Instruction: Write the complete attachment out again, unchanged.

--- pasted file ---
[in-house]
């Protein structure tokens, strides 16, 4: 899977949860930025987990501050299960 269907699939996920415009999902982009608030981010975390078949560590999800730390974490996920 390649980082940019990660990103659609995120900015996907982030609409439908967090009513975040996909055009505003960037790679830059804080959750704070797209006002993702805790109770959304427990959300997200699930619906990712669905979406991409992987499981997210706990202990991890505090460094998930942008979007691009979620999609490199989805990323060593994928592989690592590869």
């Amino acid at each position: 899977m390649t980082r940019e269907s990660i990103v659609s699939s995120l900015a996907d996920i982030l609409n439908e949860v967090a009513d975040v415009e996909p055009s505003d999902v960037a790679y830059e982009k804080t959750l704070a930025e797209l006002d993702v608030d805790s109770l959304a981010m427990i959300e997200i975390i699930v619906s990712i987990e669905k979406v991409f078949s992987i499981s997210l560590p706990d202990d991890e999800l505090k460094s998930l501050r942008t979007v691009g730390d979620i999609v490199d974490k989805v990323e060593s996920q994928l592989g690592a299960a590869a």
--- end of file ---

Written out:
[in-house]
């Protein structure tokens, strides 16, 4: 899977949860930025987990501050299960 269907699939996920415009999902982009608030981010975390078949560590999800730390974490996920 390649980082940019990660990103659609995120900015996907982030609409439908967090009513975040996909055009505003960037790679830059804080959750704070797209006002993702805790109770959304427990959300997200699930619906990712669905979406991409992987499981997210706990202990991890505090460094998930942008979007691009979620999609490199989805990323060593994928592989690592590869």
């Amino acid at each position: 899977m390649t980082r940019e269907s990660i990103v659609s699939s995120l900015a996907d996920i982030l609409n439908e949860v967090a009513d975040v415009e996909p055009s505003d999902v960037a790679y830059e982009k804080t959750l704070a930025e797209l006002d993702v608030d805790s109770l959304a981010m427990i959300e997200i975390i699930v619906s990712i987990e669905k979406v991409f078949s992987i499981s997210l560590p706990d202990d991890e999800l505090k460094s998930l501050r942008t979007v691009g730390d979620i999609v490199d974490k989805v990323e060593s996920q994928l592989g690592a299960a590869a």